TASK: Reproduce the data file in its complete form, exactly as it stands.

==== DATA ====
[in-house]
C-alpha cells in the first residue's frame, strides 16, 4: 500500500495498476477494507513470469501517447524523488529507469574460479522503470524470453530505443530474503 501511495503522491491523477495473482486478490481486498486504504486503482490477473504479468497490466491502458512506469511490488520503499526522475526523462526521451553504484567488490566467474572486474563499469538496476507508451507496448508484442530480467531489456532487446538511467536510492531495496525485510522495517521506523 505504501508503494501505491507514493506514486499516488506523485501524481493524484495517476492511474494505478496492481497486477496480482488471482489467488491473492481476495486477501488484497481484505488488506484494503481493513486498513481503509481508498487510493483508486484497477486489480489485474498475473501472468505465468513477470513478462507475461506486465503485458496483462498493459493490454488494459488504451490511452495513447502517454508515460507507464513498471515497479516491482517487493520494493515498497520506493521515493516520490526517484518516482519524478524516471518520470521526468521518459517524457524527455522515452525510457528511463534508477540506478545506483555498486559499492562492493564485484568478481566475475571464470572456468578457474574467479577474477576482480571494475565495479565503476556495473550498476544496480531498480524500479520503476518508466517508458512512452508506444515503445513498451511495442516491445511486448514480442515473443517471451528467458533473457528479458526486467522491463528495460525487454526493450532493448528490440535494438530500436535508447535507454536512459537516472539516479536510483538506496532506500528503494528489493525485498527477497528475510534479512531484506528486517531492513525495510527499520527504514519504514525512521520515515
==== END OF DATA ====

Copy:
[in-house]
C-alpha cells in the first residue's frame, strides 16, 4: 500500500495498476477494507513470469501517447524523488529507469574460479522503470524470453530505443530474503 501511495503522491491523477495473482486478490481486498486504504486503482490477473504479468497490466491502458512506469511490488520503499526522475526523462526521451553504484567488490566467474572486474563499469538496476507508451507496448508484442530480467531489456532487446538511467536510492531495496525485510522495517521506523 505504501508503494501505491507514493506514486499516488506523485501524481493524484495517476492511474494505478496492481497486477496480482488471482489467488491473492481476495486477501488484497481484505488488506484494503481493513486498513481503509481508498487510493483508486484497477486489480489485474498475473501472468505465468513477470513478462507475461506486465503485458496483462498493459493490454488494459488504451490511452495513447502517454508515460507507464513498471515497479516491482517487493520494493515498497520506493521515493516520490526517484518516482519524478524516471518520470521526468521518459517524457524527455522515452525510457528511463534508477540506478545506483555498486559499492562492493564485484568478481566475475571464470572456468578457474574467479577474477576482480571494475565495479565503476556495473550498476544496480531498480524500479520503476518508466517508458512512452508506444515503445513498451511495442516491445511486448514480442515473443517471451528467458533473457528479458526486467522491463528495460525487454526493450532493448528490440535494438530500436535508447535507454536512459537516472539516479536510483538506496532506500528503494528489493525485498527477497528475510534479512531484506528486517531492513525495510527499520527504514519504514525512521520515515